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Atlantic Odyssey Day 22: More Arrivals, News from the Fleet

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Martinique arrivals


Dehooké, the French Beneteau First 40 owned by Frédérik Giraud and Alice de Montoussé, was the first to enter the Cul de Sac du Marin at dawn, and docked quietly on pontoon 5. 

Pascal Guiraudou bumped into Fred and Alice at 07:30 am,  they were taking their garbage to the trash bins of the marina. They had obviously carefully sorted and kept everything on board during these 3 weeks of sailing.

Fred and Alice from DEHOOKE


Next was Alytes, the Lagoon 400 owned by Fritze and Heide von Berswordt, crossing the line at 11:00. They were welcomed on dock 5 the crews of The Larrikin and Song of the Sea, and champagne corks popped for this occasion.

Champagne for ALYTES

Mina, the 9 year old daughter of Fritze and Heide, was the first child of this Atlantic Odyssey to reach Martinique. Congratulations! She received a special present from the Tourism Office of Le Marin.


Tourism office welcomes Mina, the first child to reach Martinique

German Land in Sicht

Heute, am 08.12.2014 gegen 07:15 UTC sehen wir die ersten Lichter Martiniques!

Nach einem weiteren spektakulären Sonnenaufgang fahren wir unter Motor durch die Flaute gen Le Marin.
Die nächsten Stunden werden wir mit der Vorbereitung des Landfalls verbringen. Festmacher vorbereiten, Fender aus den tiefsten Löchern kramen, den Hafen informieren, Aufräumarbeiten etc. Also ein paar arbeitsreiche Stündchen.

Dann zum Zoll, um uns anzumelden. Janne wird uns fluchtartig verlassen,  da er einen Flug nach Barbados erwischen will, wo er noch Freunde trifft. Wir hatten den größten Spaße mit dem Junge (44J) von Aland und freuen uns schon auf ein Wiedersehen in Thailand oder auf den Alands in einigen Jahren.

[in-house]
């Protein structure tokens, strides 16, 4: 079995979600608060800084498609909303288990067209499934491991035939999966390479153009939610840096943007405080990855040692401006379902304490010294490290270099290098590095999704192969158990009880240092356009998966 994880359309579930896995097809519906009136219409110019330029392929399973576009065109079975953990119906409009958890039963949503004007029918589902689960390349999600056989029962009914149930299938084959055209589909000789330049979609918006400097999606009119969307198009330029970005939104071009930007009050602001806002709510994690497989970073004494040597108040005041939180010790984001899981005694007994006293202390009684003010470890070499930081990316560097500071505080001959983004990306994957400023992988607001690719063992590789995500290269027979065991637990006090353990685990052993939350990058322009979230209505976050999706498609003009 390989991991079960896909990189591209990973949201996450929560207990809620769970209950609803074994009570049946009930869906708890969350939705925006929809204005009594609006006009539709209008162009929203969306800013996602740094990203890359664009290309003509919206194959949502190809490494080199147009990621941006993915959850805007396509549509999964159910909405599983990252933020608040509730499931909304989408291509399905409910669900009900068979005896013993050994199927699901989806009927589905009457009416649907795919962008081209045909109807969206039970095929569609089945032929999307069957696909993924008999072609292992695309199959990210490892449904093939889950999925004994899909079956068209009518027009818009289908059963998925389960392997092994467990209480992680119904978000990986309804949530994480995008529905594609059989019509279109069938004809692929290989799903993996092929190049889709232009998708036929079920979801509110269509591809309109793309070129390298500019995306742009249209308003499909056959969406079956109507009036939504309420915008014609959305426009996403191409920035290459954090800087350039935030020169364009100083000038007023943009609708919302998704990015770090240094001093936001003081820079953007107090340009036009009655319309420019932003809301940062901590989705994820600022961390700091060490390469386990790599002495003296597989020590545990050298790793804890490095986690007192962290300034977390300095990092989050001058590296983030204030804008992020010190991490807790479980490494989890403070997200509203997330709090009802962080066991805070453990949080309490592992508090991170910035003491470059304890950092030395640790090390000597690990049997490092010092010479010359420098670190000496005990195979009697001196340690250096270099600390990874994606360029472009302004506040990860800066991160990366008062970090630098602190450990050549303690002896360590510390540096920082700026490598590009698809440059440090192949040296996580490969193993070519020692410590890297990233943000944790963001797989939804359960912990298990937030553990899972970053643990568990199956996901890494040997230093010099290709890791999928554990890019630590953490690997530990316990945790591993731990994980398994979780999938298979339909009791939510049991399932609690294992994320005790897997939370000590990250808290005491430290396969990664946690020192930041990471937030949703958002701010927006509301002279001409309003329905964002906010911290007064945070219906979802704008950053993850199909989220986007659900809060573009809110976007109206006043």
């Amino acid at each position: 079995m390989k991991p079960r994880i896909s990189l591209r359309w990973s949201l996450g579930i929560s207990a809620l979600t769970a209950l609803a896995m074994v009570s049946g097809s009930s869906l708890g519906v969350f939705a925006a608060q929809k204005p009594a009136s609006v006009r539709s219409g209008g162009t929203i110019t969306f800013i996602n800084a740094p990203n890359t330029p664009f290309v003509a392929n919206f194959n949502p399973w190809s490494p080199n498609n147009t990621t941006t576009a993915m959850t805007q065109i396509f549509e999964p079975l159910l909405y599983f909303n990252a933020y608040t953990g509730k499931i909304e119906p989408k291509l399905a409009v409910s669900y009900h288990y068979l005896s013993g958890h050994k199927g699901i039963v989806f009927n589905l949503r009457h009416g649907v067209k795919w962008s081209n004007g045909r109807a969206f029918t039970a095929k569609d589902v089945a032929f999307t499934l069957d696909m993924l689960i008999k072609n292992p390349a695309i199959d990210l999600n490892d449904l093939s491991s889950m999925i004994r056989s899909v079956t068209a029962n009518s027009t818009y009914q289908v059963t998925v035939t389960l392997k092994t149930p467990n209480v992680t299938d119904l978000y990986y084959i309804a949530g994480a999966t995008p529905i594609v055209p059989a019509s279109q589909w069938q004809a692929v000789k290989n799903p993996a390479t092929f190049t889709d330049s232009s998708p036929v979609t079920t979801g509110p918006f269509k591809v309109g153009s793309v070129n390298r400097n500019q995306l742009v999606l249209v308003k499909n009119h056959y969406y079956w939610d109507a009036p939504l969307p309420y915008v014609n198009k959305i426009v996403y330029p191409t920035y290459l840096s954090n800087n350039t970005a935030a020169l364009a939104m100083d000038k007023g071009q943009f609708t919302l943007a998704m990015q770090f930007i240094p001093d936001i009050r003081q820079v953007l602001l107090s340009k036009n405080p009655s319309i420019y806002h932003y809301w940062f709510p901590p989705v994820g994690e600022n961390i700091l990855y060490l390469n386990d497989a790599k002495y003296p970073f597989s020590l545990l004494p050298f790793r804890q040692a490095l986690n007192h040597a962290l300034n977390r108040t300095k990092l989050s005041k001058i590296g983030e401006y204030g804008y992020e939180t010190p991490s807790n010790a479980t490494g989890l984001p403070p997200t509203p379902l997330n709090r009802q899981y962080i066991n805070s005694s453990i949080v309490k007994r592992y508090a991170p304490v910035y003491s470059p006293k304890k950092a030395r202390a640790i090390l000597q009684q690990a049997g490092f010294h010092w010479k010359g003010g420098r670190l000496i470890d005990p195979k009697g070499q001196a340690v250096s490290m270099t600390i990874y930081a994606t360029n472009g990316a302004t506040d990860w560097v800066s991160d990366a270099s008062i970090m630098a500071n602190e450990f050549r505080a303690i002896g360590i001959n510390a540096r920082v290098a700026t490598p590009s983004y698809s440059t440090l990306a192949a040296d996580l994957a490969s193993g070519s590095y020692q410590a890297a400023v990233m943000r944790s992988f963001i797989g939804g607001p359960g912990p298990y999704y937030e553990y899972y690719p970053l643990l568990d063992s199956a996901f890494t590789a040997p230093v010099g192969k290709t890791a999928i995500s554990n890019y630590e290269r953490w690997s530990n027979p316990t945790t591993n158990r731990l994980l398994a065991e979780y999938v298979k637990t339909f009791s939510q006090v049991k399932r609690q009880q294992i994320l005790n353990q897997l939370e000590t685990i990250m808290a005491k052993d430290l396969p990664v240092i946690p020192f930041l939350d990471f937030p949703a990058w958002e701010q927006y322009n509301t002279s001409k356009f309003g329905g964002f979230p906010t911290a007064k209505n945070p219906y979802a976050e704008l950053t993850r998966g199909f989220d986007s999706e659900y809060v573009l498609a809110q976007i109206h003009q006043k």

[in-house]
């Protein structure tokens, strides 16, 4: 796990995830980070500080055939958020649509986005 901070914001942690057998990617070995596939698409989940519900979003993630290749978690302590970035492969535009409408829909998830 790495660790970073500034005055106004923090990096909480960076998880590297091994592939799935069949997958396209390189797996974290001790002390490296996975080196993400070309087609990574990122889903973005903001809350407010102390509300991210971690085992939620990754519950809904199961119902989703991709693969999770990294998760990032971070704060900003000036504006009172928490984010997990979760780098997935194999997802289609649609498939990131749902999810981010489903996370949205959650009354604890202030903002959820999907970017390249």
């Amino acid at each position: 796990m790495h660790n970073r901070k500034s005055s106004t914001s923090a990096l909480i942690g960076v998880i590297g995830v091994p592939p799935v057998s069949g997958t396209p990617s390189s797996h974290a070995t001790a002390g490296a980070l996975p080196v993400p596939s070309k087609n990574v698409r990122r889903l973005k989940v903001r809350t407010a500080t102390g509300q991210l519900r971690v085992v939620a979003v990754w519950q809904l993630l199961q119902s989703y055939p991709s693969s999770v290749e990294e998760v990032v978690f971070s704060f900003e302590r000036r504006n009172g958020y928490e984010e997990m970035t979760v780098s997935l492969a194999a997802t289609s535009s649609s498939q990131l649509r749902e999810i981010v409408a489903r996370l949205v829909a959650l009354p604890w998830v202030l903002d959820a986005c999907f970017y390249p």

Ingo wird noch ein paar Tage an Bord bleiben und Martinique genießen.

So, jetzt geht es an die Arbeit. Mehr dann nach dem erfolgreichen Landfall.

Alle sind ein wenig elektrisiert. Mina ist glücklich, der Skipper auch 😉


Om, the Lagoon 400 S2 from New Zealand, owned by Antonio Pasquale, arrived in the afternoon in the marina, after a quick stop at anchor once the finish line was crossed to have their first Caribbean swim. The youngest members of the crew, Indra, Tosca, Anita, and Connor, also received a special gift from the Tourism Office of Le Marin.

And last but not least, the yacht Gavroche reached the marina at sunset just in time for the second Caribbean party held in front of the marina office.

Young crew of OM receive gifts from the Tourism office

We have sailed through the finish line at 1312 local time. Crew safe and happy, boat safe and in good order.

Before the finish I did congratulate Christian Pera, Connor Young, Anita, Tosca and Indra Pasquale for their  first crossing of the mighty Atlantic Ocean. I am very proud of them.

This is my fourth crossing and by far the most rewarding.



And last but not least, the yacht Gavroche reached the marina at  sunset just in time for the second Caribbean party held in front of the marina office.

The rest of the fleet


6 December: Oh what a night.

Red and green should never be seen, so my mother used to tell me it’s a fashion faux pas, and more recently I learned it means a ship is headed straight for you (red and green nav lights at the same time).

It also applies to radar images showing the super squall we encountered during the day today. It was one of the biggest yet and was approximately 12 x 8 miles in size. No avoiding it so we sailed through and weathered the 35K winds and teeming rain for an hour or so.

From there things didn’t get much better, dodging squalls the rest of the afternoon and into the evening. Changing sails and course to try make the best of it, till around midnight something strange happened. Normally the squalls track from 30 degrees to the right of the ground wind. We started having some track in different directions and soon realised we had squalls from the south heading towards us as well as squalls from the north.